Sunday night parts of my local area saw some weather action in the form of thunderstorms that produced vivid lightning and some hail. The elevated storms ran in a narrow band that extended from west of Cedar Rapids along and near HWY 30 to Clinton, Iowa and on into Illinois. Another pocket of storms formed just SW of the Quad Cities and produced large hail around Cambridge and Galesburg, Illinois.
I watched as the cap broke around 11:30 at night and a tower formed just northwest of my house. It went from nothing to producing lightning in minutes and hail in less than half an hour. Awesome! Less than 2 miles away away hail .88" in diameter hit other parts of Marion, Iowa. The HRRR model did a fantastic job of anticipating the event. Here are some of the storm reports from the NWS in the Quad Cities.
I had some nice images sent to me of of ping pong to golf ball size hail in Galesburg, Illinois. Here's one from Tom Tribbett
This next one is from Steve Miller.
Amber McClanahan sent me an image of a wicked bolt of lightning looking north from Trinity Hospital in Bettendorf, Iowa.
Paul Brooks, a fine weather photographer from Muscatine took this sweet shot of a storm south of the Quad Cities.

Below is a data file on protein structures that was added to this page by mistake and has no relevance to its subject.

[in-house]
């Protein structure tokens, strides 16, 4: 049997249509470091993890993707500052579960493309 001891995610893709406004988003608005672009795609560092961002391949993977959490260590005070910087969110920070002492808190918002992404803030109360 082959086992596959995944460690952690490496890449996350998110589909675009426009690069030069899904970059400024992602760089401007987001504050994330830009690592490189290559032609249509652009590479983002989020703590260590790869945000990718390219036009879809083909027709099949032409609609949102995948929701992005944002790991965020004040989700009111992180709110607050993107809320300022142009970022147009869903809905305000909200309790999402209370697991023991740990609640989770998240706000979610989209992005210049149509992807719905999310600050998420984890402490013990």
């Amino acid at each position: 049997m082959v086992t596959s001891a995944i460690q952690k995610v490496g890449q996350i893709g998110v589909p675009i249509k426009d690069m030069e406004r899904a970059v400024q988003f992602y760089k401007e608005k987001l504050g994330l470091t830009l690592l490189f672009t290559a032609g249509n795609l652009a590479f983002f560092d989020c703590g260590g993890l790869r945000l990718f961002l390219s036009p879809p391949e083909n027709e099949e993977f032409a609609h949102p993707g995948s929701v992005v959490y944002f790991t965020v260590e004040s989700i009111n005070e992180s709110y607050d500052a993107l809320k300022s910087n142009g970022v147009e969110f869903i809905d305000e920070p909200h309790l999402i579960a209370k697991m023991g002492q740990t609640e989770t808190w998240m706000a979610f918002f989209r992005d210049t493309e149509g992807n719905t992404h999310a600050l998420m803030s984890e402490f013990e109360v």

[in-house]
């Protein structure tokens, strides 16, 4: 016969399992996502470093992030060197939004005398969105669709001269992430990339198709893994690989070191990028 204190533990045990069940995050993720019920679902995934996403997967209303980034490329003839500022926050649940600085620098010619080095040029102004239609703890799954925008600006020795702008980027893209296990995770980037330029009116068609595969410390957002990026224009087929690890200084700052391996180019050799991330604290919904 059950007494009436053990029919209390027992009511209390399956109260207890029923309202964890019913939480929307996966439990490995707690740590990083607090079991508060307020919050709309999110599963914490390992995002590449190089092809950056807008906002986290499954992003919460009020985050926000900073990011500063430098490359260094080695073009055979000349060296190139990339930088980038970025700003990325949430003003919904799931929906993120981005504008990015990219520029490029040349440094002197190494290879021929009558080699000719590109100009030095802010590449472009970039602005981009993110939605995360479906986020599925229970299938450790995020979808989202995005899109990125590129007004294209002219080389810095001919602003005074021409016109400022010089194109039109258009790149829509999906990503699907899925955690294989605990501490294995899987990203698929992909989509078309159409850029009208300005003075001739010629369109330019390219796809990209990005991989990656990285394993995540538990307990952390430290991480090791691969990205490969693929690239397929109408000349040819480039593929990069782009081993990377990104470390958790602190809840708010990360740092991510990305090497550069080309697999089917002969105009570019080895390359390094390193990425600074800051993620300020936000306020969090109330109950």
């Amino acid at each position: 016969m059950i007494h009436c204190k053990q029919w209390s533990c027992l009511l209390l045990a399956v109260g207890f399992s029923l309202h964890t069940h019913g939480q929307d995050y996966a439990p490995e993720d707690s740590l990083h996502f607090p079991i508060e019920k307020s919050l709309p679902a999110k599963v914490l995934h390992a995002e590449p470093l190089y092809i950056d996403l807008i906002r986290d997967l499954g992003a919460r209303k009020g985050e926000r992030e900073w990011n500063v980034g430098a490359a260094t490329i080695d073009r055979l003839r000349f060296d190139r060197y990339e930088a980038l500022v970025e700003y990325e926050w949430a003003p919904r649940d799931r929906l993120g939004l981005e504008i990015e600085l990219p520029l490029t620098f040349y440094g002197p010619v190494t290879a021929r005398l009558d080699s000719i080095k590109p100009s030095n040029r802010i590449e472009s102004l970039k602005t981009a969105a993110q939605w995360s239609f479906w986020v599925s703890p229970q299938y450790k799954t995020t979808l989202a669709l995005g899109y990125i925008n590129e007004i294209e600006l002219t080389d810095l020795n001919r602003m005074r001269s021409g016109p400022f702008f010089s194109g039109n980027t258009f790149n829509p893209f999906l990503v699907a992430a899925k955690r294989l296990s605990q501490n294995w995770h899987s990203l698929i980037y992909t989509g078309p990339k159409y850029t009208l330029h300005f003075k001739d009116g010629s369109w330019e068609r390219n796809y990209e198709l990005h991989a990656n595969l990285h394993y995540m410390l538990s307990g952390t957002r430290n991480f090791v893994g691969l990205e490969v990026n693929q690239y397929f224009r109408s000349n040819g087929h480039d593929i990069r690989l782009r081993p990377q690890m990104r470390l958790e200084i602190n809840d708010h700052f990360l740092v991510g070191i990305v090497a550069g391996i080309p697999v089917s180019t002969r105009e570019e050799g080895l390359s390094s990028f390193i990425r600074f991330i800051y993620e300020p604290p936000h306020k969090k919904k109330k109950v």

Now the focus turns to cooler temperatures and eventually a wet pattern that takes hold Thursday and lasts much of the next 2 weeks. During that period the GFS shows this for total precipitation.
The EURO EPS mean has this for totals.
Several of the systems are what we call cut-off lows. The energy gets cut-off from the westerlies aloft which slows the progression of the storms. The first one to come out late this week looks this way at 500mb (jet stream level).
Below you can see an 84 hour animation of how long the surface low and associated precipitation takes to move from Kansas and Oklahoma to northern Indiana. That's a real grinder and one of the key reasons precipitation could be so substantial and widespread.
In the interim before the wet weather arrives, much cooler conditions are set to dive into the Midwest. After highs in many areas Monday in the 60s and 70s, readings Wednesday will be as much as 25 degrees colder. Here's Wednesday's highs on the GFS.Wind chills will make feel about 10 degrees colder as they hover around freezing or a bit below in many spots.
To sum it up, the next few days won't exactly be chamber of commerce weather. The coats and eventually umbrellas will come in handy. Happy spring and roll weather...TS